I value mentorship highly. It has illuminated my path forward professionally in more ways than I probably have capability to notice or time to enumerate. Mentors offer insights and ask/answer questions that help you navigate the road forward professionally (and at times personally).
Conversations with mentors can broach a variety of topics. Here are a few examples:
- Am I being sensible in my choice not to accept “x” as a condition of employment?
- What skills should I focus on developing to add value to myself in the marketplace?
- How do I nicely tell the office bully to bug off?
- What conferences or professional organizations should I join? How do I maximize membership benefits?
A mentoring relationship can last a few months or many years. The choice is really a mutual one.
However, mentorship often teaches the who, what, when, and the why but, sponsorship is truly the “how” for many of us. How do you advance in your current organization – sponsorship. How do you land that next job – sponsorship. How do you get that speaking opportunity nobody would have put my name in the hat for – sponsorship.
Sponsorship is the decision for mentors to invest in your growth at the next level by leveraging their own reputation through deliberate advocacy for your ability to take the next challenge. If possible, they will even coach you through the transition, empowering your success.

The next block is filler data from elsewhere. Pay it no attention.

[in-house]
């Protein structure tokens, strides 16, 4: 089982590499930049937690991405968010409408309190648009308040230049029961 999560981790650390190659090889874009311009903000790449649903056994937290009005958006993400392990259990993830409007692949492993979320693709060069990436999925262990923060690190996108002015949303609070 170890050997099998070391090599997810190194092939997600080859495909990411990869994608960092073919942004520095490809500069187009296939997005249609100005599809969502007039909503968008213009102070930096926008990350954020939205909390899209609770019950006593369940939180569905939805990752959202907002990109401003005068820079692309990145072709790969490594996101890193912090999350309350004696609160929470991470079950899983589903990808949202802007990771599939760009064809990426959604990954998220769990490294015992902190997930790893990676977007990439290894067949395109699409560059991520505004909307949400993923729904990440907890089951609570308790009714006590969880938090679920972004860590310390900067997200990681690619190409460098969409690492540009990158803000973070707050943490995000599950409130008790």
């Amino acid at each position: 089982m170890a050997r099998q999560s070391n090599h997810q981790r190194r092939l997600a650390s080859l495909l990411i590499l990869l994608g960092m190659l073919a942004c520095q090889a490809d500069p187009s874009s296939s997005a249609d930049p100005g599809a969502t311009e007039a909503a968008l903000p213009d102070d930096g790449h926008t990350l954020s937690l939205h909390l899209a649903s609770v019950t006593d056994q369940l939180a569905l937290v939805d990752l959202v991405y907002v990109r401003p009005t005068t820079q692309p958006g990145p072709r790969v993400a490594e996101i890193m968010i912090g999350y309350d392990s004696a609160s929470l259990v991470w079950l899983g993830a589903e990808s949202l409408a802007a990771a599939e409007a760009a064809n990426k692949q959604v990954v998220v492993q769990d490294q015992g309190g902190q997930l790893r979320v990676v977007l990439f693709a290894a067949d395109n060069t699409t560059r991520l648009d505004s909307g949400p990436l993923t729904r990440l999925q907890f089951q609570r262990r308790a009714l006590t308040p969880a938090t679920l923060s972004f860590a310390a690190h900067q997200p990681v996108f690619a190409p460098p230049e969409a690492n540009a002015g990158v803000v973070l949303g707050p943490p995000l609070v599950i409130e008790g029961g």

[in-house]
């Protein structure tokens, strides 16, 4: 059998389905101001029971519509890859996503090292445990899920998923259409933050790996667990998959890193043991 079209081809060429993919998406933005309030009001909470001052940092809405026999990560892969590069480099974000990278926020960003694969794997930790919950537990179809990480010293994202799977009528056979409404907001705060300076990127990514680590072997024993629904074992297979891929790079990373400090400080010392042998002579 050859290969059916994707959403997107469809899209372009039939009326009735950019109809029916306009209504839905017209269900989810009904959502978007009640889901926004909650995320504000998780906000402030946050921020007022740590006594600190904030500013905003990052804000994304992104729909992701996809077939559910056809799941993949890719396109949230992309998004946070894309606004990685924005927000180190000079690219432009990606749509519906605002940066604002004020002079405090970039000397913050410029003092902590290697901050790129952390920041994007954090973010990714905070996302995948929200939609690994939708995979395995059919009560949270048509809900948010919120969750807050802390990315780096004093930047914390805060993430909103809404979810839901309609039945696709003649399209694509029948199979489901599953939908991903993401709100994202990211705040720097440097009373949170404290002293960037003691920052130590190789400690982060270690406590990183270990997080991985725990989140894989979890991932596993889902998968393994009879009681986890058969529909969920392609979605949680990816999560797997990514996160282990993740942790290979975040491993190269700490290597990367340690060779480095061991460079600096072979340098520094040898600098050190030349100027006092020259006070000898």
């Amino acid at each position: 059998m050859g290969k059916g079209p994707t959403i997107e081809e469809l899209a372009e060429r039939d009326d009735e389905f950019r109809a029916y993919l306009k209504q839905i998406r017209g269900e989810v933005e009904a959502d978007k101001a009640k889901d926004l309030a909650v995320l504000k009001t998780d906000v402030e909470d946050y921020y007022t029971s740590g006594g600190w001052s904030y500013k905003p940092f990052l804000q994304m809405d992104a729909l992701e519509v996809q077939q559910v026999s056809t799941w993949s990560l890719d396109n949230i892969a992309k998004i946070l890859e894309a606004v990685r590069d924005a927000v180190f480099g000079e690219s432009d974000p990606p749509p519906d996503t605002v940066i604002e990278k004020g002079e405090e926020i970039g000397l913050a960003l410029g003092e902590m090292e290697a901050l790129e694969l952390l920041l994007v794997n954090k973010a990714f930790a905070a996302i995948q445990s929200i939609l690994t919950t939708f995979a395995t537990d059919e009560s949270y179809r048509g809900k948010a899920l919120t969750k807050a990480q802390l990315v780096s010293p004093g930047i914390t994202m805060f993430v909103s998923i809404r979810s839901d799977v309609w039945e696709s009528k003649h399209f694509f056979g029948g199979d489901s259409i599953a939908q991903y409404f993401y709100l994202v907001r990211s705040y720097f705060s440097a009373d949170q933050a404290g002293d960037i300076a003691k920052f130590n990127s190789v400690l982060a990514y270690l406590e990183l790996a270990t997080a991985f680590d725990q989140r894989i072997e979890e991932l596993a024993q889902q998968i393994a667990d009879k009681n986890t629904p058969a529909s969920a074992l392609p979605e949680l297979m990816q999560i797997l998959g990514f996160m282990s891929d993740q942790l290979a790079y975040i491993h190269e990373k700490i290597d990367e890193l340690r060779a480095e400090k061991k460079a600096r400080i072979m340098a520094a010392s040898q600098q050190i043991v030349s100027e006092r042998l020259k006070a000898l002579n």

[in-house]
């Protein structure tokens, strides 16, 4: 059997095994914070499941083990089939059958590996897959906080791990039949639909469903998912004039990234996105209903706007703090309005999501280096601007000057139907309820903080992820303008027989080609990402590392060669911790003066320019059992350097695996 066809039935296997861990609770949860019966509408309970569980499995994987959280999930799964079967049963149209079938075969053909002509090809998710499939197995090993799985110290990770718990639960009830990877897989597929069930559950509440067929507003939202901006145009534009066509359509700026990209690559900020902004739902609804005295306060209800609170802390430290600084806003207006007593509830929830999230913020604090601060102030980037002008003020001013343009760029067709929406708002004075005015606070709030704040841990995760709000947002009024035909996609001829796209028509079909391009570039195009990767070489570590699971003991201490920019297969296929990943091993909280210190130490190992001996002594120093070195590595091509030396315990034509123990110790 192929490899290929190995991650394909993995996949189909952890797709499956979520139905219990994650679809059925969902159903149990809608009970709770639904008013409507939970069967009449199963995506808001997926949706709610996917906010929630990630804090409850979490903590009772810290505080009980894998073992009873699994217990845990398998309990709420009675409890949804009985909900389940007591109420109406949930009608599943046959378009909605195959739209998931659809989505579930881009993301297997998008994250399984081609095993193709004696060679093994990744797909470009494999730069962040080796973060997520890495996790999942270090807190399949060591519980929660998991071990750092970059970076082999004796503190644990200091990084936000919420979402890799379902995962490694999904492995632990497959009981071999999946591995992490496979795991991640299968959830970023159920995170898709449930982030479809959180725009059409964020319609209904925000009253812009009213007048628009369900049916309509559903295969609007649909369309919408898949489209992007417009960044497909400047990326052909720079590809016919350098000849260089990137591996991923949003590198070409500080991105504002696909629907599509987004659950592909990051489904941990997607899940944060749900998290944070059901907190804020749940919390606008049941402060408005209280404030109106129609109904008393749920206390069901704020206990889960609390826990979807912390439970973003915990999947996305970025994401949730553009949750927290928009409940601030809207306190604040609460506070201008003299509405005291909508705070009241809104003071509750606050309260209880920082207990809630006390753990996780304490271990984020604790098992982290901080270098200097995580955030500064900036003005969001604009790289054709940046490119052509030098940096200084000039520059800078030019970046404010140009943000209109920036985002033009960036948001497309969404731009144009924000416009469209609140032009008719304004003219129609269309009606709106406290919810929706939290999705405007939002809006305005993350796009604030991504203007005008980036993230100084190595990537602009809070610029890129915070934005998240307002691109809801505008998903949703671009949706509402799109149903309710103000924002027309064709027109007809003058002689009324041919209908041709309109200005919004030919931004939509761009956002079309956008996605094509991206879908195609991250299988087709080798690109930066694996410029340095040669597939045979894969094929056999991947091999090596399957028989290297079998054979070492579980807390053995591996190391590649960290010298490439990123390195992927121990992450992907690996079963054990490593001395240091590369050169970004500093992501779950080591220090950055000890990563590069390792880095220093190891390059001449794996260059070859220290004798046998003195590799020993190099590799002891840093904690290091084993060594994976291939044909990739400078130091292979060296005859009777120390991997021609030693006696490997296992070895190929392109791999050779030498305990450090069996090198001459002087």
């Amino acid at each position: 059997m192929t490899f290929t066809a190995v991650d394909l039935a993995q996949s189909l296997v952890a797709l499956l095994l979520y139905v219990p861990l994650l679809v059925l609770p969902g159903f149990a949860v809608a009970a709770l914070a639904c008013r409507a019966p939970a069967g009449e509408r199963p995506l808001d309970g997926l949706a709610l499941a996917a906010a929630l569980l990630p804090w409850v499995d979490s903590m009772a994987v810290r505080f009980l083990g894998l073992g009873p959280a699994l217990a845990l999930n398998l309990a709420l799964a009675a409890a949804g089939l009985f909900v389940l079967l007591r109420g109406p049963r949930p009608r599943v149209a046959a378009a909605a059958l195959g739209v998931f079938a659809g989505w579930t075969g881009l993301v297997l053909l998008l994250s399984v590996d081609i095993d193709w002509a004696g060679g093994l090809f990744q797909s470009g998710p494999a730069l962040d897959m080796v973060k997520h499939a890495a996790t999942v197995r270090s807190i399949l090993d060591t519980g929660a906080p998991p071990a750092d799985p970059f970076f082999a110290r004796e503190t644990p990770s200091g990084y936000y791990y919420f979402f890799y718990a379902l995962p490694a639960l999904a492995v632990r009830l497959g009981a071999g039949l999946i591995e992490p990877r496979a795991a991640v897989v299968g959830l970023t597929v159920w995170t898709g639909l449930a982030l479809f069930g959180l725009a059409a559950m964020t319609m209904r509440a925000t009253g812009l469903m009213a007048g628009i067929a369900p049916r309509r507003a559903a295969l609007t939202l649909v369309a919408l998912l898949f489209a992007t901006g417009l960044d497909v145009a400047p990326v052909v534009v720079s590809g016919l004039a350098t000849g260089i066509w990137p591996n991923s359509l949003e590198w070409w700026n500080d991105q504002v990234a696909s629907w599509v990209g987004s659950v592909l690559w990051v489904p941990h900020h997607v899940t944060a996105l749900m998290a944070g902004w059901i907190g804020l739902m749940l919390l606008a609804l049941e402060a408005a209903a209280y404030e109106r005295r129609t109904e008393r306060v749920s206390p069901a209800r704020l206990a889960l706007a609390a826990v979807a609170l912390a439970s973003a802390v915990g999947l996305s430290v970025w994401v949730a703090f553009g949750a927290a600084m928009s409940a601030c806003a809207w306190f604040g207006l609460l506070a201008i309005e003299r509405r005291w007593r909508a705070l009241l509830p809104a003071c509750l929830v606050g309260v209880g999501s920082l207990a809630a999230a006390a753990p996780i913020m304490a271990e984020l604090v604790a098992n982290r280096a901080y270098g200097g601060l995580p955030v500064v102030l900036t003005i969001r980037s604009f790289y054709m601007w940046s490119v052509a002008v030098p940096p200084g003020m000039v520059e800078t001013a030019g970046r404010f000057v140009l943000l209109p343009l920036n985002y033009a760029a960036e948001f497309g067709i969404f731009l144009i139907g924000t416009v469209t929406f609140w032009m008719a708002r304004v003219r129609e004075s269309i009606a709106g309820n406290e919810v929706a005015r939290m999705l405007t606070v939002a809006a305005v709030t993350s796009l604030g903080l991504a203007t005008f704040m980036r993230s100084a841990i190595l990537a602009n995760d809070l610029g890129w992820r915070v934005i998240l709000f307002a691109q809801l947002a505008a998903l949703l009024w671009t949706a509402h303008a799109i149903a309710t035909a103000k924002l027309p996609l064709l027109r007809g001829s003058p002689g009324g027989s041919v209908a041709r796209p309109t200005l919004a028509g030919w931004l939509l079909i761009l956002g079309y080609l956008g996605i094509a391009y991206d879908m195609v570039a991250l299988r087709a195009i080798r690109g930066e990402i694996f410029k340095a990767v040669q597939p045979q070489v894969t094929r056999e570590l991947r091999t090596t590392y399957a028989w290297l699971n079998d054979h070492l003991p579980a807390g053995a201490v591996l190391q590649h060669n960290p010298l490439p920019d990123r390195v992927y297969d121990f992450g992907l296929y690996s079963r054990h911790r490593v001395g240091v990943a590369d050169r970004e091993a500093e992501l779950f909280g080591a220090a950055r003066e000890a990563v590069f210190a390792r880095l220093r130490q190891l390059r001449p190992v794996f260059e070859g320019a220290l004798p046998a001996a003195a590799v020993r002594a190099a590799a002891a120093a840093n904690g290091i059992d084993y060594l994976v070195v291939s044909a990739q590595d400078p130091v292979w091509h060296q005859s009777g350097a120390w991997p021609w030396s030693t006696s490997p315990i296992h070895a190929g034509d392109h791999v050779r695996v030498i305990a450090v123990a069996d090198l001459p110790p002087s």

When you lack sponsorship it can leave you wondering if your next move will ever happen. You can be brilliant and well-qualified but, most meaningful and worthwhile opportunities in my experience have come via my mentors turned sponsors.
For example, one of my sponsors placed an internship application in my hands in college and told me to apply – she has a friend who will be looking for my application. Some of my greatest lessons to date about character and maintaining professionalism in the face of the best laid plans going up in flames came from my work with her.
Another mentor turned sponsor knew a few people at the company I was interviewing with and she called three people to tell them about how amazing I am prior to the interview – I got that job.
Still, others on good faith have recommended me for speaking opportunities that may have not seemed like my lane because they believed in me.
As a student of excellent mentors and sponsors, I continue seeking opportunities to be a positive influence in the lives and careers of people around me.
Do you have the ability to act as a sponsor for one of your mentees? Have you shown appreciation for your sponsors? There is nothing stopping you.